Less than 48 hours after TC Yasa unlashed its devastation on northern Fiji, a small, two-person team, consisting of the focal point for the restoring family links (RFL) programme of the Fiji Red Cross Society (FRCS) and the International Committee of the Red Cross (ICRC) Protection Coordinator set out from Suva for the most affected areas of Vanua Levu. Their aim was to restore contact between families that were lost, as mobile networks went down due to the destruction of transmission towers.
“We had set up a hotline at the Fiji Red Cross, where people who did not manage to contact their loved ones in the areas hit by TC Yasa could call and leave the contact details of their loved ones so that we could go out to the field trying to find them and restore contact. The hotline rang non-stop from the moment the cyclone had passed through, and we knew quickly that there were hundreds of people anxious to know whether their loved ones are saved and well. We knew, it was urgent to get them the news they were looking for quickly”, said Joseva Ravula, RFL Focal Point of the FRCS.
After having already connected dozens of people with their families the day before, on the early morning of Monday, 21 December, the team went off to Navakasiga in Bua, looking for the parents of Eparama Wavu, who had contacted the Red Cross after learning that they may be able to help him get news from his parents. Navakasiga is far from the main road, and it wasn’t always clear to the team if they would be able to reach, with many villages still being cut off by fallen trees or washed away bridges. After a long drive, they managed to reach Navakasiga and find Eparama’s parents. They told them that their son was anxious to hear from them.
“I woke up yesterday to my phone ringing. It was them, the Red Cross, standing outside the house of my father, speaking at the other end of the line. My heart skipped with excitement, hearing my father’s and mother’s voices, learning that they are safe and well. When I contacted the Fiji Red Cross, I never imagined that they would fulfil my request. But I was wrong. They did it and showed me what “Humanity” truly its. Words fail me”, said Eparama Wavu.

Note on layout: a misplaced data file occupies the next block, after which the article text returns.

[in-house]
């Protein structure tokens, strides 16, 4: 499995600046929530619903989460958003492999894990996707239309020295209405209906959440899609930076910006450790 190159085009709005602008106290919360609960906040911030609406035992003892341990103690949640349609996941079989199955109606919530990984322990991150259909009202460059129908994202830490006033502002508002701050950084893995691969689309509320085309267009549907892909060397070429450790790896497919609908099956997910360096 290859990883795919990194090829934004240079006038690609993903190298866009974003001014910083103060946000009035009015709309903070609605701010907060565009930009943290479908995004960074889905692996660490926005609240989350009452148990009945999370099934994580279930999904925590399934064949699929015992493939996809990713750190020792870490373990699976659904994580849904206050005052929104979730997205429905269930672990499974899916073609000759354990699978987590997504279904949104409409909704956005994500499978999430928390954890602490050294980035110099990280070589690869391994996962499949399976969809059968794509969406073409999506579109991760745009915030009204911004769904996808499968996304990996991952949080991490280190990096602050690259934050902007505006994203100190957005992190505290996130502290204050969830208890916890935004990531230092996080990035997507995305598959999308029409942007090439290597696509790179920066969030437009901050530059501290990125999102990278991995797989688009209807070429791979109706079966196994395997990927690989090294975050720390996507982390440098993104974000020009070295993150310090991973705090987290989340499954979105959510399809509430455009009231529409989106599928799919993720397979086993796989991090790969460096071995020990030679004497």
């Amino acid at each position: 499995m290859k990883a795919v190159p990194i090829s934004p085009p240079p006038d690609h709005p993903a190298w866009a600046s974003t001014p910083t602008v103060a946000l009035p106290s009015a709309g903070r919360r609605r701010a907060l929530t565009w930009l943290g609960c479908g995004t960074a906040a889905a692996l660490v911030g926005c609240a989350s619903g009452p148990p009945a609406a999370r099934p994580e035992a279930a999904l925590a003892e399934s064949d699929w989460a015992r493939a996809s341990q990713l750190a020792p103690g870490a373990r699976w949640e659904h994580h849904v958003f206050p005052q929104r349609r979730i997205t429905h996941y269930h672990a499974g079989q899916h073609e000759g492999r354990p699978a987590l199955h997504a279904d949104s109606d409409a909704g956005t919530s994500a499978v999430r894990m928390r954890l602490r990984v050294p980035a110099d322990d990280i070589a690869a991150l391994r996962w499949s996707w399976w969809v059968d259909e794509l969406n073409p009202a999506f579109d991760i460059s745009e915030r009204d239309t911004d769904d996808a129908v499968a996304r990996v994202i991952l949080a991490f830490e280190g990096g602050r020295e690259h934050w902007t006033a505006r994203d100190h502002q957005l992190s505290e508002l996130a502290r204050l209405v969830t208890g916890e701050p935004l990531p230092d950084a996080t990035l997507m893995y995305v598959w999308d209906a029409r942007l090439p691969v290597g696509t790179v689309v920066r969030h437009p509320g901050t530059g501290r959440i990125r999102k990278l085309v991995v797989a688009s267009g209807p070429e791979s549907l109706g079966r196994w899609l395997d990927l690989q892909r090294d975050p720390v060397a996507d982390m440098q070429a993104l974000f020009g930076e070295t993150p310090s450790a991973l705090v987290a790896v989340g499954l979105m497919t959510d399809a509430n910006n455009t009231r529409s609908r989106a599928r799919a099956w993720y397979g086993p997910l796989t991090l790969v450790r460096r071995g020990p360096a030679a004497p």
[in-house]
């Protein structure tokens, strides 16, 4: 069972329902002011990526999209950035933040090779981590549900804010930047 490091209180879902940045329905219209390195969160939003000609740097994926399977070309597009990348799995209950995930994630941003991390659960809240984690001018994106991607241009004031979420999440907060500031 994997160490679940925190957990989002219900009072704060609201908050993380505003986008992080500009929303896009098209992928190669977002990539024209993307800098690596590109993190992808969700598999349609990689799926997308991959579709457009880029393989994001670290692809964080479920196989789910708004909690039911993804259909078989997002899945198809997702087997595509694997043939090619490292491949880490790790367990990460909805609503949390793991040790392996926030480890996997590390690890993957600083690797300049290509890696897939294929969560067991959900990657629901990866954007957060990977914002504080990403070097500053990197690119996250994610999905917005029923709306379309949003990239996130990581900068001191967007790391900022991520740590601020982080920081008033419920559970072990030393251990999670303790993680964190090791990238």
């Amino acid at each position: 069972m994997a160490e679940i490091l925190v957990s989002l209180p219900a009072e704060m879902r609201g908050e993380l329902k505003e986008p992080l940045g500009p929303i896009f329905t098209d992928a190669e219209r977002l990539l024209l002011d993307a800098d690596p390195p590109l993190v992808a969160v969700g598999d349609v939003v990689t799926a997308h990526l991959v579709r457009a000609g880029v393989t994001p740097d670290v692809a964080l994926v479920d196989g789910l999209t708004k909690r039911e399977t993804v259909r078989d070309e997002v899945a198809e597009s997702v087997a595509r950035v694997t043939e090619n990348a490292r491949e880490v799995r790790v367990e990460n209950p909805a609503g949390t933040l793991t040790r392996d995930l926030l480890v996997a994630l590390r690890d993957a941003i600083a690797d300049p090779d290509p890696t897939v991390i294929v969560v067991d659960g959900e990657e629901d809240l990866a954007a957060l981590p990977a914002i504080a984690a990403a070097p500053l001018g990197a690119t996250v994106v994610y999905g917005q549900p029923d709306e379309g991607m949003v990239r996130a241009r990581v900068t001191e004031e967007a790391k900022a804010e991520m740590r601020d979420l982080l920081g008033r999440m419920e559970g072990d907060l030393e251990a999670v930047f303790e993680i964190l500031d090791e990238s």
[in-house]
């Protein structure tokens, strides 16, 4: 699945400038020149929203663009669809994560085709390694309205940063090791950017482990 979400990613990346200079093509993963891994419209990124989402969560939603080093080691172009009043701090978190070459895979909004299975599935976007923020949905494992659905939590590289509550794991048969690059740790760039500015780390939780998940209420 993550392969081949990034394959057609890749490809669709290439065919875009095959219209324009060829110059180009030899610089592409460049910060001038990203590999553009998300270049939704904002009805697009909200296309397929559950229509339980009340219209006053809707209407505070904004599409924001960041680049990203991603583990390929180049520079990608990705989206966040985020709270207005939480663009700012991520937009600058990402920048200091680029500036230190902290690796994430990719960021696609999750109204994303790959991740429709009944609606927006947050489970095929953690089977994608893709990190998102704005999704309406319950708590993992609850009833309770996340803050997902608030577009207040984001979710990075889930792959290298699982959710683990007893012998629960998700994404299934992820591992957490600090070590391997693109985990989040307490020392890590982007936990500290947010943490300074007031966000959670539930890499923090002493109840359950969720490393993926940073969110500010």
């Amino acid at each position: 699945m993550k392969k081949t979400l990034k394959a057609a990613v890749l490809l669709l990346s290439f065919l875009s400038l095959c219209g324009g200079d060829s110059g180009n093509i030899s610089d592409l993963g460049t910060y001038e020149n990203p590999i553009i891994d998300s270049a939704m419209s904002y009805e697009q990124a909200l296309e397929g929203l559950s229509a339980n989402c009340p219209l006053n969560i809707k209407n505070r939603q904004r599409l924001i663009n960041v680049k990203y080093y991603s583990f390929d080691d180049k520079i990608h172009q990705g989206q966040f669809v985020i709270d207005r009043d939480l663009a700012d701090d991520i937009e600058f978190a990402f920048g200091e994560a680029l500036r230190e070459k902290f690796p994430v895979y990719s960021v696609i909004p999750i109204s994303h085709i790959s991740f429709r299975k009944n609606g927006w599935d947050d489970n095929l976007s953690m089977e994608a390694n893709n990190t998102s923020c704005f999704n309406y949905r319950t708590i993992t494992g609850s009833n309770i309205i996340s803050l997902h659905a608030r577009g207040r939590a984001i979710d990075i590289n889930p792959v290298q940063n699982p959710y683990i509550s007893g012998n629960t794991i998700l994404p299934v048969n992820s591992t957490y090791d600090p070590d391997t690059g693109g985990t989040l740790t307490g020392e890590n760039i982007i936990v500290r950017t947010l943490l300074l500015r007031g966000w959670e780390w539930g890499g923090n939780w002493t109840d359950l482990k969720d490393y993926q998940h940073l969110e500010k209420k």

Whilst in Navakasiga, the Red Cross team helped twenty other families contact their loved ones through satellite phones to inform them how they are. In the first five days of the RFL response to TC Yasa, the Red Cross has managed to restore 102 families out of the 108 cases received.
“When disasters strike, families may be separated or lose means to stay in touch. As much as they may need water, food or shelter, for many people the biggest anguish is not knowing if their loved ones are ok”, said Bjorn Rahm, ICRC Protection Coordinator. “Throughout the world, the ICRC and National Red Cross and Red Crescent Societies help people separated by disaster, migration or armed conflict to restore contact.”
In Fiji, the ICRC provides training, technical guidance and logistical support to the Fiji Red Cross RFL activities.
“Restoring Family Links has become one of our core activities when responding to natural disasters”, says Ms Ilisapeci Rokotunidau, Director General of the FRCS. “This activity responds directly to the needs of the affected population, and we are happy that we can address this alongside our provision of relief material.”